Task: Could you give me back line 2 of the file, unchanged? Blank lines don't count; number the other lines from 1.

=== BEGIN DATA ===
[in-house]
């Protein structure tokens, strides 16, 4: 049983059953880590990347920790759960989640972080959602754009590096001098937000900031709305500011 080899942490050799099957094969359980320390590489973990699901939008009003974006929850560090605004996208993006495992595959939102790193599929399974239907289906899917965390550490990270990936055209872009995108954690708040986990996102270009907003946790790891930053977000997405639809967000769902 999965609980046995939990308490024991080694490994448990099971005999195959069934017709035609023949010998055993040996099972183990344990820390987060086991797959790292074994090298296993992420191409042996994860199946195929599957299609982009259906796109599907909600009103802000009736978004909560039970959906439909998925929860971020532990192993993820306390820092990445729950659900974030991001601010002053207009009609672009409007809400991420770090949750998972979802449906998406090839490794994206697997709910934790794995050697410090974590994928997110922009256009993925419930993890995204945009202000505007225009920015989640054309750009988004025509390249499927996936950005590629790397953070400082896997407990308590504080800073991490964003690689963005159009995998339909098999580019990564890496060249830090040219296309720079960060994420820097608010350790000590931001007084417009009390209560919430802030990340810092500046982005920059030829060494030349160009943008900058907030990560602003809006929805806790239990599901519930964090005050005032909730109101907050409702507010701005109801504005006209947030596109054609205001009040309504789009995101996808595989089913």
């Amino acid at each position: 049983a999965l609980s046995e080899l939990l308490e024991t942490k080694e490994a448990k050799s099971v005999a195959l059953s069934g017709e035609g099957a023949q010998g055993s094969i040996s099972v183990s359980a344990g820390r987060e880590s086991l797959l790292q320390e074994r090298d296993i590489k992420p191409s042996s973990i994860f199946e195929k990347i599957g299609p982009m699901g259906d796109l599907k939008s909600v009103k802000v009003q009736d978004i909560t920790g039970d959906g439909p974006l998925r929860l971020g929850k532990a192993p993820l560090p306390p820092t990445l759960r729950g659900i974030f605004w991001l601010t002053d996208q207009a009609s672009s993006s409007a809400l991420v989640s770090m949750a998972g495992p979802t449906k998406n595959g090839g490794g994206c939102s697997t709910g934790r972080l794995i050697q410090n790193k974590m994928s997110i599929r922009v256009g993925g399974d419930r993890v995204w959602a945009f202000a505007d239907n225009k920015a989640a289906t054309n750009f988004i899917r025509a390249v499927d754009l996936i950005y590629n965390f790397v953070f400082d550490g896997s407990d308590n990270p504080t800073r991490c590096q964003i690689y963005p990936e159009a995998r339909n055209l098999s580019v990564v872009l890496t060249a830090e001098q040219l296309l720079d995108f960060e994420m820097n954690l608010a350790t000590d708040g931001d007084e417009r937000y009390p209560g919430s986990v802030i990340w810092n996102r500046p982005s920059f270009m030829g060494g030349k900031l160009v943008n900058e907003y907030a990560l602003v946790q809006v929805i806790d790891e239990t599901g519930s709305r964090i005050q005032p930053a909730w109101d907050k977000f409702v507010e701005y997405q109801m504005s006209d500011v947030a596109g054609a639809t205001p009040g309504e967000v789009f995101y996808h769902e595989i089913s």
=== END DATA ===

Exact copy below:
């Protein structure tokens, strides 16, 4: 049983059953880590990347920790759960989640972080959602754009590096001098937000900031709305500011 080899942490050799099957094969359980320390590489973990699901939008009003974006929850560090605004996208993006495992595959939102790193599929399974239907289906899917965390550490990270990936055209872009995108954690708040986990996102270009907003946790790891930053977000997405639809967000769902 999965609980046995939990308490024991080694490994448990099971005999195959069934017709035609023949010998055993040996099972183990344990820390987060086991797959790292074994090298296993992420191409042996994860199946195929599957299609982009259906796109599907909600009103802000009736978004909560039970959906439909998925929860971020532990192993993820306390820092990445729950659900974030991001601010002053207009009609672009409007809400991420770090949750998972979802449906998406090839490794994206697997709910934790794995050697410090974590994928997110922009256009993925419930993890995204945009202000505007225009920015989640054309750009988004025509390249499927996936950005590629790397953070400082896997407990308590504080800073991490964003690689963005159009995998339909098999580019990564890496060249830090040219296309720079960060994420820097608010350790000590931001007084417009009390209560919430802030990340810092500046982005920059030829060494030349160009943008900058907030990560602003809006929805806790239990599901519930964090005050005032909730109101907050409702507010701005109801504005006209947030596109054609205001009040309504789009995101996808595989089913």